Researchers Recommend Design Change in Bungee Cords to Prevent Serious Eye Injuries

Apr 03, 2001, 01:00 ET from American Academy of Ophthalmology

    SAN FRANCISCO, April 3 /PRNewswire/ -- Bungee cords are becoming an
 increasingly common cause of both severe blunt and penetrating eye injuries,
 according to a study published in the April 2001 issue of Ophthalmology, the
 clinical journal of the American Academy of Ophthalmology -- The Eye M.D.
 Association.
     (Photo:  http://www.newscom.com/cgi-bin/prnh/20000323/SFTHFNS1 )
     In the study, researchers reviewed medical records of 67 people treated
 for bungee cord eye injuries at Wills Eye Hospital, in Philadelphia.  The
 injuries, occurring over a five-year period, required hospitalization for more
 than one-half of the patients and surgery for nearly one-third of the
 patients.  One-fifth of the patients experienced some profound permanent
 vision loss.
     The study showed bungee cords caused a wide range of injuries, the most
 common of which were blood inside the eye, contusions to the retina, bruising
 and swelling of the eyelids, and penetration of the eyeball.  The study also
 showed:
 
     -- Most of those injured were males.
     -- Although workplace injuries were more common during the first two years
        of the study period, recreational injuries were more common during the
        last two years.
     -- The number of injuries continually increased over time.
     -- Most of the injuries occurred when one of the bungee cord hooks was
        released from the object it was secured to, rather than cord or hook
        failure.
     -- None of the patients was wearing eye protection at the time of the
        injuries.
 
     Researchers recommend manufactures make bungee cords safer by replacing
 the J or S-shaped hooks with a spring-loaded gate clip, which prevents the
 hook from releasing unless the gate is depressed.  In the meantime,
 researchers suggest the use of printed warnings about the potential for eye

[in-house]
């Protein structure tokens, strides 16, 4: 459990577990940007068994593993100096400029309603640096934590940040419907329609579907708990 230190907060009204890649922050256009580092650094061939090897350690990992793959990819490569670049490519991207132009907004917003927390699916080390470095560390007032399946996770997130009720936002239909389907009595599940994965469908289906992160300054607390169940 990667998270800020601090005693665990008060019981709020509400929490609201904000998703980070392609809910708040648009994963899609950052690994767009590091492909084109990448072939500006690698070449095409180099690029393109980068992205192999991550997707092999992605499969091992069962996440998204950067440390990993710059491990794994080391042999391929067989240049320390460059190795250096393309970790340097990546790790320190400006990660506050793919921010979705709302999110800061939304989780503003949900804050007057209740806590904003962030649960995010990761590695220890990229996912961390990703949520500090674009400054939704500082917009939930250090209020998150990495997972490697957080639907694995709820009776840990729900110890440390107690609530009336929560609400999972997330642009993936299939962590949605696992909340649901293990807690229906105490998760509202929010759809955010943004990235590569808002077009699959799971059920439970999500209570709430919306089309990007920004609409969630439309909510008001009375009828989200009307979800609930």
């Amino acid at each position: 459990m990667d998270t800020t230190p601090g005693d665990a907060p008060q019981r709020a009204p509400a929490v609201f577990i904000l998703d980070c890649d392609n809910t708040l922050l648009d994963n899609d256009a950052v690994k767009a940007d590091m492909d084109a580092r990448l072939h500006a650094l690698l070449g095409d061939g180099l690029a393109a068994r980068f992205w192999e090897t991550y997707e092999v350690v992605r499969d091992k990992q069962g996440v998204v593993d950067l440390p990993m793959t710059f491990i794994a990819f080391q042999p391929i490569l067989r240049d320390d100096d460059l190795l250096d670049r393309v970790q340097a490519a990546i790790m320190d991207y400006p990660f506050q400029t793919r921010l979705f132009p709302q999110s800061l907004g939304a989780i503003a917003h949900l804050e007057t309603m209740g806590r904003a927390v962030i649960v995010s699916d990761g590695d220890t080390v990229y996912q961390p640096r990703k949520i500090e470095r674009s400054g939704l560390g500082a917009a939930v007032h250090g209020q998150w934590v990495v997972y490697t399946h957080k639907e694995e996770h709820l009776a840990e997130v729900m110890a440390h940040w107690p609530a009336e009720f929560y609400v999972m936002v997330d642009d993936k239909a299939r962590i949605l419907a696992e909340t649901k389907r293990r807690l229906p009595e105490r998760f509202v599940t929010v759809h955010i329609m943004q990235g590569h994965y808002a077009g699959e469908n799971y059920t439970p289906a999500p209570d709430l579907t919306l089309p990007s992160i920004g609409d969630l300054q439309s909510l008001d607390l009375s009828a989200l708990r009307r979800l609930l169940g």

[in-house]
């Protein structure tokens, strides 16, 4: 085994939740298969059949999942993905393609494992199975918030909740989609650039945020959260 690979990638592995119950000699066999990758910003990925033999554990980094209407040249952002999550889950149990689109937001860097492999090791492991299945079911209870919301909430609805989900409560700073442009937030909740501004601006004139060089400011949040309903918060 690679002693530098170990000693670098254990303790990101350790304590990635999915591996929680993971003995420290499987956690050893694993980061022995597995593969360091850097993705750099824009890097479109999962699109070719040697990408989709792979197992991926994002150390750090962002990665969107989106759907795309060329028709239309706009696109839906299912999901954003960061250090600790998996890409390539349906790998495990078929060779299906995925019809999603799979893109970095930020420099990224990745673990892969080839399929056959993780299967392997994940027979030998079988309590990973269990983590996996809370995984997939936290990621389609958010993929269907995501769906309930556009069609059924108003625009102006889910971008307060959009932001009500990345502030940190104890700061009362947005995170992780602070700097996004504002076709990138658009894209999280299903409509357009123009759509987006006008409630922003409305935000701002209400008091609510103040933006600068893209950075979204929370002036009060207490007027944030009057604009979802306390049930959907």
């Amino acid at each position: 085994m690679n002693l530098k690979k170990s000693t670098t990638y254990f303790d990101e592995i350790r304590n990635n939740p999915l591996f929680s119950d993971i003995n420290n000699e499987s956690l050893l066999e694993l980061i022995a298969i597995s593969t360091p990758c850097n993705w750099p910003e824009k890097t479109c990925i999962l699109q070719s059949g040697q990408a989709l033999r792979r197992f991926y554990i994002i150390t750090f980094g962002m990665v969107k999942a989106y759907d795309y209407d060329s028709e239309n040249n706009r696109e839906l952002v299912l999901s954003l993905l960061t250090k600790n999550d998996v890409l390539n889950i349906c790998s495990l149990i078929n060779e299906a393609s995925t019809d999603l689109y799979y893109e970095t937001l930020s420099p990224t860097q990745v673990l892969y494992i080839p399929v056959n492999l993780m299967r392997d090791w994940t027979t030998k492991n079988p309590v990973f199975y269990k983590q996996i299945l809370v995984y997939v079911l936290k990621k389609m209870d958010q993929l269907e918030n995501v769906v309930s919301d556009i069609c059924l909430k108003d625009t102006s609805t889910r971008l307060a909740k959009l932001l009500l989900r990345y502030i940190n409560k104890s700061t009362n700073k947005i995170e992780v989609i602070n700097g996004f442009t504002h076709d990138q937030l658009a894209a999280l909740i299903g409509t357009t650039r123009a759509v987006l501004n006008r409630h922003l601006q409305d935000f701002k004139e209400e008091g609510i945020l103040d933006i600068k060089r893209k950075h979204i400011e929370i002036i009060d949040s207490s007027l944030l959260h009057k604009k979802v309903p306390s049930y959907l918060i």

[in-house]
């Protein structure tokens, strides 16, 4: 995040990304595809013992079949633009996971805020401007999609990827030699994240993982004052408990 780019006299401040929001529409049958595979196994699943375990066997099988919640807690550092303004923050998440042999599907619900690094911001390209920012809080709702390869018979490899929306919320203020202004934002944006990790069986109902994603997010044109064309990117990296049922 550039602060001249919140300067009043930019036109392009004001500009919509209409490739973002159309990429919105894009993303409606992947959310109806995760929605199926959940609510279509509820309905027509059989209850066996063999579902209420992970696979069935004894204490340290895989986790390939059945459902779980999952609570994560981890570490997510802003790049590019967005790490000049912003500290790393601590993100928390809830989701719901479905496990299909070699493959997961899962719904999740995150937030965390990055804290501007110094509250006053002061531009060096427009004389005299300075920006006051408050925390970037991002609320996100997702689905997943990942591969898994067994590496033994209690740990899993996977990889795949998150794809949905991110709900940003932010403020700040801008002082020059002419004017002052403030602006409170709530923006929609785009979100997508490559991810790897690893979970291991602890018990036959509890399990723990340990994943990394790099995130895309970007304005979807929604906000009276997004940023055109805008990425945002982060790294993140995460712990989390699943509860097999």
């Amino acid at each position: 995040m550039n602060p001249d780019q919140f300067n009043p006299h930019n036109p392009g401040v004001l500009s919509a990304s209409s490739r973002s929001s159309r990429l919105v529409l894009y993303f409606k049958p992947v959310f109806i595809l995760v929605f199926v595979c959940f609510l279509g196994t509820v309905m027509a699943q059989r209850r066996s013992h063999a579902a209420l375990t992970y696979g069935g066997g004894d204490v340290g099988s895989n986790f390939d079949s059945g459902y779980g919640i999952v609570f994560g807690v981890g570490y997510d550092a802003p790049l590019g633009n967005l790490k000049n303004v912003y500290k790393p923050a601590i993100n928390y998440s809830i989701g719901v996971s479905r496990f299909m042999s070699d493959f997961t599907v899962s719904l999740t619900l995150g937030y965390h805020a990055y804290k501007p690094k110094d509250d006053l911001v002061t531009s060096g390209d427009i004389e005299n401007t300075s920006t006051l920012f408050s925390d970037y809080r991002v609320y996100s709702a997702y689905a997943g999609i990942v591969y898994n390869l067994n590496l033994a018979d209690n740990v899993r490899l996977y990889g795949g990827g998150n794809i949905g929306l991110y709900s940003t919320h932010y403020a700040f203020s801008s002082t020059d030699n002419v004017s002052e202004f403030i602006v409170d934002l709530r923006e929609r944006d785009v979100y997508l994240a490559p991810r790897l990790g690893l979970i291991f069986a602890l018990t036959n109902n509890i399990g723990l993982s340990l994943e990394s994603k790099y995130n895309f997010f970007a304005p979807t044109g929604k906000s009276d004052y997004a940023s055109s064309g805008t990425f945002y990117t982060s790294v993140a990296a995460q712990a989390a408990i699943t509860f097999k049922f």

injuries.  The authors also stressed the need for caution by the bungee cord
 users themselves-make sure the hooks are adequately secured prior to letting
 go of the cord and use protective eyewear whenever possible.
     The Academy is the world's largest association of eye physicians and
 surgeons -- Eye M.D.s -- with more than 27,000 members.  For more information
 about eye healthcare, visit the Academy's partner website at www.medem.com.
 
 

SOURCE American Academy of Ophthalmology
    SAN FRANCISCO, April 3 /PRNewswire/ -- Bungee cords are becoming an
 increasingly common cause of both severe blunt and penetrating eye injuries,
 according to a study published in the April 2001 issue of Ophthalmology, the
 clinical journal of the American Academy of Ophthalmology -- The Eye M.D.
 Association.
     (Photo:  http://www.newscom.com/cgi-bin/prnh/20000323/SFTHFNS1 )
     In the study, researchers reviewed medical records of 67 people treated
 for bungee cord eye injuries at Wills Eye Hospital, in Philadelphia.  The
 injuries, occurring over a five-year period, required hospitalization for more
 than one-half of the patients and surgery for nearly one-third of the
 patients.  One-fifth of the patients experienced some profound permanent
 vision loss.
     The study showed bungee cords caused a wide range of injuries, the most
 common of which were blood inside the eye, contusions to the retina, bruising
 and swelling of the eyelids, and penetration of the eyeball.  The study also
 showed:
 
     -- Most of those injured were males.
     -- Although workplace injuries were more common during the first two years
        of the study period, recreational injuries were more common during the
        last two years.
     -- The number of injuries continually increased over time.
     -- Most of the injuries occurred when one of the bungee cord hooks was
        released from the object it was secured to, rather than cord or hook
        failure.
     -- None of the patients was wearing eye protection at the time of the
        injuries.
 
     Researchers recommend manufactures make bungee cords safer by replacing
 the J or S-shaped hooks with a spring-loaded gate clip, which prevents the
 hook from releasing unless the gate is depressed.  In the meantime,
 researchers suggest the use of printed warnings about the potential for eye
 injuries.  The authors also stressed the need for caution by the bungee cord
 users themselves-make sure the hooks are adequately secured prior to letting
 go of the cord and use protective eyewear whenever possible.
     The Academy is the world's largest association of eye physicians and
 surgeons -- Eye M.D.s -- with more than 27,000 members.  For more information
 about eye healthcare, visit the Academy's partner website at www.medem.com.
 
 SOURCE  American Academy of Ophthalmology